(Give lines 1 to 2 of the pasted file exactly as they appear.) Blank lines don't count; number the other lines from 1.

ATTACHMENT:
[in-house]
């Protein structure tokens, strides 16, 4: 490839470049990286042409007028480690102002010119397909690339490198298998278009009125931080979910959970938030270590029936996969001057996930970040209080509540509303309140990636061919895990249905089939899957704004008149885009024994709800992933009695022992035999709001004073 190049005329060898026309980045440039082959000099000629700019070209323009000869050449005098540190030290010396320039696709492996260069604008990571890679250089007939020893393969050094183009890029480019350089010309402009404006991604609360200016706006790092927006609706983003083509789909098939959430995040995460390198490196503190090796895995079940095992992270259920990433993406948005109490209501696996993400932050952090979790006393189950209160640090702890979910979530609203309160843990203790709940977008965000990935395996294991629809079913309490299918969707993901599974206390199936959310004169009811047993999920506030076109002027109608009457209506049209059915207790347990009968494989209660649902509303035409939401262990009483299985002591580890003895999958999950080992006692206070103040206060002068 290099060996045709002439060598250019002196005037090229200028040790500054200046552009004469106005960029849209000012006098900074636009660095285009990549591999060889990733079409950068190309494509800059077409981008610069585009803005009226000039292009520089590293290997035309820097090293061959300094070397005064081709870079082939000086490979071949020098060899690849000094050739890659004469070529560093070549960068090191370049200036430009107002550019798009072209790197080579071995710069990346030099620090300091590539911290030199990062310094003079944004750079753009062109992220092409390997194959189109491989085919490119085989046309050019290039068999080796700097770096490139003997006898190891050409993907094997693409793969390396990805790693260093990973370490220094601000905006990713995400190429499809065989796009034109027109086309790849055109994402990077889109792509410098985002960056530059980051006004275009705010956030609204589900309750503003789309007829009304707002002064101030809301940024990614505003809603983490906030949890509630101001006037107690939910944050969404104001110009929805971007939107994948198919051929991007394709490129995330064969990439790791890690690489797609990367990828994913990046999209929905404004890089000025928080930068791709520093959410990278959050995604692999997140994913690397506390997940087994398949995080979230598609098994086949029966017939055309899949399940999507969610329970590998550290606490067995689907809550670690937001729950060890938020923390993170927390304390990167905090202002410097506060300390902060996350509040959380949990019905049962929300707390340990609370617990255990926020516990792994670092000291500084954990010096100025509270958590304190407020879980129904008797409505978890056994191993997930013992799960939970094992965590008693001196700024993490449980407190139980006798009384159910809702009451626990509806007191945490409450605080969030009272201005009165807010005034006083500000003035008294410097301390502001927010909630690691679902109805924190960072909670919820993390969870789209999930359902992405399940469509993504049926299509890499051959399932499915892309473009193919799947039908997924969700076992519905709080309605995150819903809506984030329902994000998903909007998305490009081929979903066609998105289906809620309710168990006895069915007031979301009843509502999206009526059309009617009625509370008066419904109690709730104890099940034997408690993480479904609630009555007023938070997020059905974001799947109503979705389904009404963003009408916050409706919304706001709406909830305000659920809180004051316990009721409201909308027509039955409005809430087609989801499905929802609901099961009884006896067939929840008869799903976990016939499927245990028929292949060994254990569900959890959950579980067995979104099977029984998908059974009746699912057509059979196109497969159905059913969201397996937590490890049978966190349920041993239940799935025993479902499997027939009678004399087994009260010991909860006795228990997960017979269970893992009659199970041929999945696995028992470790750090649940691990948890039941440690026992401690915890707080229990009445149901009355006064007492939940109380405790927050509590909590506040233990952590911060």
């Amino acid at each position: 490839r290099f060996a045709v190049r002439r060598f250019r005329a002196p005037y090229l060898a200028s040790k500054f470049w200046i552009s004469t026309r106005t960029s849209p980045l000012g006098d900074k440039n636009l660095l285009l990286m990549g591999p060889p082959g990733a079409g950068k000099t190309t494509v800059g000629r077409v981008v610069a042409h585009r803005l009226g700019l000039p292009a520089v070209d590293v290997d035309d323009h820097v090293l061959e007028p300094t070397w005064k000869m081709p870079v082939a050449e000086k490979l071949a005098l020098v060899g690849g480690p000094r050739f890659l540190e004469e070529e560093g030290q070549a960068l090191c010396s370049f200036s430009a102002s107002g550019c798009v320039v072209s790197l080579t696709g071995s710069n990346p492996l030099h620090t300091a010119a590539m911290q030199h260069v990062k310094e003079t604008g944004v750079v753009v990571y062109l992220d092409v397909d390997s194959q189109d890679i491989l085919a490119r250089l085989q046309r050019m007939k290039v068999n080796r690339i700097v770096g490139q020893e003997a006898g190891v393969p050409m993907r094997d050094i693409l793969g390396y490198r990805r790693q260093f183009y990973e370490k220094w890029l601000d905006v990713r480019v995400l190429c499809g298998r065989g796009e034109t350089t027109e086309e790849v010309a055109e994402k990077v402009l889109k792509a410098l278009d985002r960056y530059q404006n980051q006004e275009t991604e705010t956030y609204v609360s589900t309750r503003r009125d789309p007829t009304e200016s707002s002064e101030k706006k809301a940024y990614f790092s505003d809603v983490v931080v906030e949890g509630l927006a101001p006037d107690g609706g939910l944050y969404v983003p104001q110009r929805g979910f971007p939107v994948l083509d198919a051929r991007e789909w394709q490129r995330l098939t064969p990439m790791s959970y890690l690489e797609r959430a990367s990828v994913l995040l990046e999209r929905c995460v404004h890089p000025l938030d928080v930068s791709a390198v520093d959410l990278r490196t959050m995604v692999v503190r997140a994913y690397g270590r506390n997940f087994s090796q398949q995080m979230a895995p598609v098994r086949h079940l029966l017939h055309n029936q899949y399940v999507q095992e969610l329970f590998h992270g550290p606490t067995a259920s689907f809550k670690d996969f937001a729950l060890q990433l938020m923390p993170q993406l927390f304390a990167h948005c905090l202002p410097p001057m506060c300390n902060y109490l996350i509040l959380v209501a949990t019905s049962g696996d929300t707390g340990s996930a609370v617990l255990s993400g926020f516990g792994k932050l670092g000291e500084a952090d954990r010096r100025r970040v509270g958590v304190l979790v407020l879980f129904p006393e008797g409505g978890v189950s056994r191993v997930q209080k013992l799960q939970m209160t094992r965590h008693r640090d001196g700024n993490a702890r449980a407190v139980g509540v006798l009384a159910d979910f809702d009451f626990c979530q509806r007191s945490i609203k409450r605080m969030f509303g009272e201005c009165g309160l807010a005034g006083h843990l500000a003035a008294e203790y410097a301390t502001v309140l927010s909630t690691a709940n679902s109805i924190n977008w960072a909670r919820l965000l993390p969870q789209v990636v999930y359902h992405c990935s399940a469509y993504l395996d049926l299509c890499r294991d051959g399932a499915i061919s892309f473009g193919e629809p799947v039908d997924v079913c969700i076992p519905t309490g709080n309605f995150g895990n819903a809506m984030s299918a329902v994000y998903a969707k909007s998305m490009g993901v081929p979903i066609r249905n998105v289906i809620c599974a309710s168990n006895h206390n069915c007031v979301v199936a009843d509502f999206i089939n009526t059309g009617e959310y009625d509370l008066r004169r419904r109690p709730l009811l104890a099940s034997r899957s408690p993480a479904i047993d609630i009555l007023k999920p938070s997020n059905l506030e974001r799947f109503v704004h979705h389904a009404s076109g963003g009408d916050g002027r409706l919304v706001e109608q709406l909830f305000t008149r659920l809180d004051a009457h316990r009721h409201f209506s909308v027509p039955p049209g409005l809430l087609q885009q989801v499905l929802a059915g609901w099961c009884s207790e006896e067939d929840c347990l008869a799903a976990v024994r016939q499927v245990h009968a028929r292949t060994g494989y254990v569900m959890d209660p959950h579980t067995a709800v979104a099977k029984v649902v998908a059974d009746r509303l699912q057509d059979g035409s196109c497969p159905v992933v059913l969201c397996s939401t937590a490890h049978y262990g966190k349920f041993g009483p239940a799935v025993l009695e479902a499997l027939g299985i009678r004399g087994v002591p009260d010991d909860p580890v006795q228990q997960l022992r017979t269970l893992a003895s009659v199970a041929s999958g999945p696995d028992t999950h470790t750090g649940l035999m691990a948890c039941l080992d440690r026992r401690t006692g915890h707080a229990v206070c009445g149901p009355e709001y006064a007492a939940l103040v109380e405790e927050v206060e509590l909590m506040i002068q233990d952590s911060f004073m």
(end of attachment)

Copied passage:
[in-house]
């Protein structure tokens, strides 16, 4: 490839470049990286042409007028480690102002010119397909690339490198298998278009009125931080979910959970938030270590029936996969001057996930970040209080509540509303309140990636061919895990249905089939899957704004008149885009024994709800992933009695022992035999709001004073 190049005329060898026309980045440039082959000099000629700019070209323009000869050449005098540190030290010396320039696709492996260069604008990571890679250089007939020893393969050094183009890029480019350089010309402009404006991604609360200016706006790092927006609706983003083509789909098939959430995040995460390198490196503190090796895995079940095992992270259920990433993406948005109490209501696996993400932050952090979790006393189950209160640090702890979910979530609203309160843990203790709940977008965000990935395996294991629809079913309490299918969707993901599974206390199936959310004169009811047993999920506030076109002027109608009457209506049209059915207790347990009968494989209660649902509303035409939401262990009483299985002591580890003895999958999950080992006692206070103040206060002068 290099060996045709002439060598250019002196005037090229200028040790500054200046552009004469106005960029849209000012006098900074636009660095285009990549591999060889990733079409950068190309494509800059077409981008610069585009803005009226000039292009520089590293290997035309820097090293061959300094070397005064081709870079082939000086490979071949020098060899690849000094050739890659004469070529560093070549960068090191370049200036430009107002550019798009072209790197080579071995710069990346030099620090300091590539911290030199990062310094003079944004750079753009062109992220092409390997194959189109491989085919490119085989046309050019290039068999080796700097770096490139003997006898190891050409993907094997693409793969390396990805790693260093990973370490220094601000905006990713995400190429499809065989796009034109027109086309790849055109994402990077889109792509410098985002960056530059980051006004275009705010956030609204589900309750503003789309007829009304707002002064101030809301940024990614505003809603983490906030949890509630101001006037107690939910944050969404104001110009929805971007939107994948198919051929991007394709490129995330064969990439790791890690690489797609990367990828994913990046999209929905404004890089000025928080930068791709520093959410990278959050995604692999997140994913690397506390997940087994398949995080979230598609098994086949029966017939055309899949399940999507969610329970590998550290606490067995689907809550670690937001729950060890938020923390993170927390304390990167905090202002410097506060300390902060996350509040959380949990019905049962929300707390340990609370617990255990926020516990792994670092000291500084954990010096100025509270958590304190407020879980129904008797409505978890056994191993997930013992799960939970094992965590008693001196700024993490449980407190139980006798009384159910809702009451626990509806007191945490409450605080969030009272201005009165807010005034006083500000003035008294410097301390502001927010909630690691679902109805924190960072909670919820993390969870789209999930359902992405399940469509993504049926299509890499051959399932499915892309473009193919799947039908997924969700076992519905709080309605995150819903809506984030329902994000998903909007998305490009081929979903066609998105289906809620309710168990006895069915007031979301009843509502999206009526059309009617009625509370008066419904109690709730104890099940034997408690993480479904609630009555007023938070997020059905974001799947109503979705389904009404963003009408916050409706919304706001709406909830305000659920809180004051316990009721409201909308027509039955409005809430087609989801499905929802609901099961009884006896067939929840008869799903976990016939499927245990028929292949060994254990569900959890959950579980067995979104099977029984998908059974009746699912057509059979196109497969159905059913969201397996937590490890049978966190349920041993239940799935025993479902499997027939009678004399087994009260010991909860006795228990997960017979269970893992009659199970041929999945696995028992470790750090649940691990948890039941440690026992401690915890707080229990009445149901009355006064007492939940109380405790927050509590909590506040233990952590911060």